Periodic lattices
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lopkiol



Joined: 26 Jan 2007
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Location: United Kingdom

PostPosted: Fri Jan 26, 2007 7:32 pm    Post subject: Periodic lattices Reply with quote

These are 4 periodic lattices, with number of rods per node equal to 3, 4, 6 and 8. They come respectively from the Schwarz's surfaces G (Gyroid), D (Diamond), P (Plumber's nightmare) and W (Whatdoesitstandfor?).
Best at 60x60x60 grid resolution.
Enjoy the view. Very Happy

Compute x, y and z between -0.25*pi and 2.75*pi:
G: cos(x)*sin(y)+cos(y)*sin(z)+cos(z)*sin(x)+0.08*(cos(2*x)*cos(2*y)+cos(2*y)*cos(2*z)+cos(2*z)*cos(2*x))+1.47
D: sin(x)*sin(y)*sin(z)+sin(x)*cos(y)*cos(z)+cos(x)*sin(y)*cos(z)+cos(x)*cos(y)*sin(z)-0.07*(cos(4*x)+cos(4*y)+cos(4*z))+1.17

Compute x, y and z between 0 and 4*pi:
P: cos(x)+cos(y)+cos(z)+0.51*(cos(x)*cos(y)+cos(y)*cos(z)+cos(z)*cos(x))+1.47
W: cos(2*x)+cos(2*y)+cos(2*z)-1.95*(cos(x)*cos(y)+cos(y)*cos(z)+cos(z)*cos(x))+2.8
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nextstep
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PostPosted: Fri Jan 26, 2007 10:06 pm    Post subject: Re: Periodic lattices Reply with quote

lopkiol wrote:
These are 4 periodic lattices, with number of rods per node equal to 3, 4, 6 and 8. They come respectively from the Schwarz's surfaces G (Gyroid), D (Diamond), P (Plumber's nightmare) and W (Whatdoesitstandfor?).
Best at 60x60x60 grid resolution.
Enjoy the view. Very Happy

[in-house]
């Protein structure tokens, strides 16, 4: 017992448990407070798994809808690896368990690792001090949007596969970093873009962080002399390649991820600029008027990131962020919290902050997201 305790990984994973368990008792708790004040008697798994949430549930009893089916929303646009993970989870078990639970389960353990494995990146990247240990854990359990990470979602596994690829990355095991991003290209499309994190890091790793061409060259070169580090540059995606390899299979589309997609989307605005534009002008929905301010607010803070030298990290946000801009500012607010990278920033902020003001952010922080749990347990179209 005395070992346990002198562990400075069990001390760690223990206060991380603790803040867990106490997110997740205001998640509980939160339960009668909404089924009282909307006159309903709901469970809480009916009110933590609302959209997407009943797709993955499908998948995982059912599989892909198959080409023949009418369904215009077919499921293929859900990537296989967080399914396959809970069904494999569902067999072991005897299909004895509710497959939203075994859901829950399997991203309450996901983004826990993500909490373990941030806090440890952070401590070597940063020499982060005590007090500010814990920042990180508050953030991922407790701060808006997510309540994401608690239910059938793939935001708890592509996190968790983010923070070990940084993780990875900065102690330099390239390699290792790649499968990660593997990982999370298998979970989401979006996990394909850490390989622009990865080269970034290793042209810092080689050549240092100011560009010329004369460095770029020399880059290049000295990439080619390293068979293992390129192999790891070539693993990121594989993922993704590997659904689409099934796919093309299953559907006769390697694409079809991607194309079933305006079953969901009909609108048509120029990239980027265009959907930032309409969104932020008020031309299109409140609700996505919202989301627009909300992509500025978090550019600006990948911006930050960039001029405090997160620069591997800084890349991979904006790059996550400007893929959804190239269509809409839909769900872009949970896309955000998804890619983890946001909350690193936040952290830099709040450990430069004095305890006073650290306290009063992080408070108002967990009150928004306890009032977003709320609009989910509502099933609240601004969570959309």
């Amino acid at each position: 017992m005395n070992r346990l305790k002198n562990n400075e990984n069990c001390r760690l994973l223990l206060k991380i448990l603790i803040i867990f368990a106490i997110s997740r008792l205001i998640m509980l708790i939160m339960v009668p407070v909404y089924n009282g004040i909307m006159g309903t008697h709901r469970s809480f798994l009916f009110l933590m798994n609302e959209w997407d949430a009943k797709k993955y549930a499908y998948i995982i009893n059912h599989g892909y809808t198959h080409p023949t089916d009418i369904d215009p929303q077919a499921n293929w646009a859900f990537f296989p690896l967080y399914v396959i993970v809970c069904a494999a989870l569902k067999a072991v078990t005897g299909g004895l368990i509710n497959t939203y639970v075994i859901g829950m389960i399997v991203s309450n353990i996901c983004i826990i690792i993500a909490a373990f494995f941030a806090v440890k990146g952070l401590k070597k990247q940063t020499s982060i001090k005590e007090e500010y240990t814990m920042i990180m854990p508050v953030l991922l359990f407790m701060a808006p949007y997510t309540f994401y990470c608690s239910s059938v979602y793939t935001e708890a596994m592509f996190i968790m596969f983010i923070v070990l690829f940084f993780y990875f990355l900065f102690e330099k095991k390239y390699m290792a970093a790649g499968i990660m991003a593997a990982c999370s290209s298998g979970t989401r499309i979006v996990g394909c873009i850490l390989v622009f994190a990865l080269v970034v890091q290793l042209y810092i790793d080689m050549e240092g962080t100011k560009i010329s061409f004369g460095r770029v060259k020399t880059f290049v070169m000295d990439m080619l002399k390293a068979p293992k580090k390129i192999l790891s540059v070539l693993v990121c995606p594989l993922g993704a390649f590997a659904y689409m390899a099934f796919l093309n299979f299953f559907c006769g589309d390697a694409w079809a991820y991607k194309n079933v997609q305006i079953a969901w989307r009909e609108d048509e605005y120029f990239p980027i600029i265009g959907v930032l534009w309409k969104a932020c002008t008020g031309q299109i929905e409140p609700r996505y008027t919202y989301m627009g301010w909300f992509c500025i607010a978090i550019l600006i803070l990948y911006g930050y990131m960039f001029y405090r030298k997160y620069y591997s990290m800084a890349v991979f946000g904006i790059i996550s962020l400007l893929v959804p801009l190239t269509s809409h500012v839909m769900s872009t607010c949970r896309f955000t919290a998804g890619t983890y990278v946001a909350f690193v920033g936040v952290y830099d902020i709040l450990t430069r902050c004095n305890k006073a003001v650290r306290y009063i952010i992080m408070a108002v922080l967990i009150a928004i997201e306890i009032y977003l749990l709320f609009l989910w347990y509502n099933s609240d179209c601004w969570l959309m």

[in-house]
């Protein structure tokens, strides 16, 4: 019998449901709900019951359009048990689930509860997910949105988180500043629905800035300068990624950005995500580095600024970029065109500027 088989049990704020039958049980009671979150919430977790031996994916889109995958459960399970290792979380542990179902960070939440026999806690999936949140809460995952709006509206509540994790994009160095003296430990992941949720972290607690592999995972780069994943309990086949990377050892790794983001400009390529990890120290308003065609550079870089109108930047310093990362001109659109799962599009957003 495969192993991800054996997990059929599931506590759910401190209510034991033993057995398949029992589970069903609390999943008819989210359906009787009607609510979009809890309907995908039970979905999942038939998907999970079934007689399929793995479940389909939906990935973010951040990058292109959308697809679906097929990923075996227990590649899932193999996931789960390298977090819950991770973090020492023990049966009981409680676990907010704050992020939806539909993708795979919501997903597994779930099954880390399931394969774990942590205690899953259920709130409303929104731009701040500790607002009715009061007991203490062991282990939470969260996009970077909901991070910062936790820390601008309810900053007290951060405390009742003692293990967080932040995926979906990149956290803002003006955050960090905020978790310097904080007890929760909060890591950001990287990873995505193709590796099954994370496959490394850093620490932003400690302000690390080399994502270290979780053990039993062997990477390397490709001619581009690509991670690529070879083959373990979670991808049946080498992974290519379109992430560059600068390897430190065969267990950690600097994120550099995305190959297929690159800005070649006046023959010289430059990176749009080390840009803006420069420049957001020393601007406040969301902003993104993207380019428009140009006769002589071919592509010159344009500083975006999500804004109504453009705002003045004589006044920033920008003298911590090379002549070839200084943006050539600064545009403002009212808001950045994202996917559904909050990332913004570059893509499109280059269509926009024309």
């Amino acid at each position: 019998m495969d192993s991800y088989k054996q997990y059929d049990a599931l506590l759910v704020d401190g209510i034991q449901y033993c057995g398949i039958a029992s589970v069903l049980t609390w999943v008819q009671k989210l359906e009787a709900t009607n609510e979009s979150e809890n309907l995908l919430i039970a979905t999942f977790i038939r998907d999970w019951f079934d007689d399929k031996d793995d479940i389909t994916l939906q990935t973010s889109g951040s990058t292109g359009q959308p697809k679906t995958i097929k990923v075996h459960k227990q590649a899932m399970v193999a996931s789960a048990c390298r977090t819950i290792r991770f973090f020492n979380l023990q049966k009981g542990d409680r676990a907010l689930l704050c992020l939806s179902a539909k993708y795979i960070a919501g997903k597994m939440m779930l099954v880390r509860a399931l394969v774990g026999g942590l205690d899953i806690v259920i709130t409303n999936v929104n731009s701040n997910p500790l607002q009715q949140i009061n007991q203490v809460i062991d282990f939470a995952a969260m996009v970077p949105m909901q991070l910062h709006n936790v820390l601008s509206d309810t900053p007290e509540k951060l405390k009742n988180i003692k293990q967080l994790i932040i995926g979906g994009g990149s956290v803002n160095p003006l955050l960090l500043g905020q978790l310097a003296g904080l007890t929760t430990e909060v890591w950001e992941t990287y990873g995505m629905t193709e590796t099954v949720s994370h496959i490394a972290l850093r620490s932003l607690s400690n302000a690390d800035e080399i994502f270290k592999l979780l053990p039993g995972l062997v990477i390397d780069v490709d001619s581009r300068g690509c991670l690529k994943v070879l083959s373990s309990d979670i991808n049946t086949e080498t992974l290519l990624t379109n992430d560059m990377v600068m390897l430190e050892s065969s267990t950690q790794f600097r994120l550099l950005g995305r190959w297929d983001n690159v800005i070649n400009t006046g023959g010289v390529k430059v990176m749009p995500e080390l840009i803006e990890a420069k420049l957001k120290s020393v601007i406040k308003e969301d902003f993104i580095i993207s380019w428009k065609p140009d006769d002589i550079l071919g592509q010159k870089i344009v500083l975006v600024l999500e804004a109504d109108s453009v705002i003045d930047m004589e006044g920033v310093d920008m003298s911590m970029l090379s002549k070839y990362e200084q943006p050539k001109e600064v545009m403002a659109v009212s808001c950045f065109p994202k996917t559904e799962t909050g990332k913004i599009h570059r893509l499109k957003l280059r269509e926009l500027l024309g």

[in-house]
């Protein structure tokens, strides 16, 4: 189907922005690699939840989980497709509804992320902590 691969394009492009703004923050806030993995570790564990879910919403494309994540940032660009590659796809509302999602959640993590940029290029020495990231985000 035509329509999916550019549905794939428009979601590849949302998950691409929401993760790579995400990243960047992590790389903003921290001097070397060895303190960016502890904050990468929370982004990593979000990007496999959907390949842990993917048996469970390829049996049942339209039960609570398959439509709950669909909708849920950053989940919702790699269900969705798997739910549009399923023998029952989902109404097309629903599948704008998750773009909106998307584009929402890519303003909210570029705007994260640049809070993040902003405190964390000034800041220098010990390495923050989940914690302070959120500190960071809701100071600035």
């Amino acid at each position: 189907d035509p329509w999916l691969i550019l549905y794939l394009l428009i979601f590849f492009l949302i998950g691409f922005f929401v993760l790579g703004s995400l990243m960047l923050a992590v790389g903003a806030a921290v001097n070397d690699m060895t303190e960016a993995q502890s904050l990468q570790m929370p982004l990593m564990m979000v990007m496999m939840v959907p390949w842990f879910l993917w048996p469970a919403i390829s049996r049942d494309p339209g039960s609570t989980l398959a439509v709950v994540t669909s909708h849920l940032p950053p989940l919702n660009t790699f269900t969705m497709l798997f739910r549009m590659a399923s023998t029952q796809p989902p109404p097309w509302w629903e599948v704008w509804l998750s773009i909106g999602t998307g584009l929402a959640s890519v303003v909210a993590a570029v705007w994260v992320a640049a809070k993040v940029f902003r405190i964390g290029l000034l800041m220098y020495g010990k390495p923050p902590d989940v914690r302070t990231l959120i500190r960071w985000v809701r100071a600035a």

waw lopkiol...really great structures Very Happy
An image of what lopkiol is talking about:



Taha
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Abderrahman
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lopkiol



Joined: 26 Jan 2007
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PostPosted: Fri Feb 02, 2007 7:21 pm    Post subject: Reply with quote

Thanks Taha. How can I post an image I have on my HD?
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nextstep
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PostPosted: Sun Feb 04, 2007 5:48 am    Post subject: Reply with quote

Hi,
Try this link:
http://imagehost.bizhat.com/
I just discovered this free service Smile
Taha
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nextstep
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PostPosted: Sun Feb 04, 2007 5:52 am    Post subject: Reply with quote

When you uploaded the image, look for the third code "Thumbnail for Forums - BB Code"
Test:


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lopkiol



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PostPosted: Sun Feb 04, 2007 1:24 pm    Post subject: Reply with quote

Great! This the skeletal graph of a gyroid between -1.75*pi and 2.25*pi. Very Happy

cos(x)*sin(y)+cos(y)*sin(z)+cos(z)*sin(x)+0.05*(cos(2*x)*cos(2*y)+cos(2*y)*cos(2*z)+cos(2*z)*cos(2*x))+1.4
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nextstep
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PostPosted: Sun Feb 04, 2007 4:39 pm    Post subject: Reply with quote

Beautiful look and colors...quite surealistic!
Did they all belong to a familly of mathematical surfaces?
Taha
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lopkiol



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PostPosted: Sun Feb 04, 2007 6:25 pm    Post subject: Reply with quote

Yes, they are triply periodic trigonometric functions. It's quite easy to experiment with them, just try out a combination of sines and cosines paying attention to the symmetry of x, y and z. The most famous examples are already in K3DSurf.
Have a look to the Matematical Sciences Research Institute in Berkeley: http://www.msri.org/about/sgp/jim/geom/level/skeletal/index.html
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lopkiol



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PostPosted: Mon Feb 05, 2007 11:20 am    Post subject: Reply with quote

The problem with this kind of surfaces is that they are open on the sides. It would be useful to provide the program with some patch addition feature (on the boundaries, the bounding box) so that a closed volume could be defined.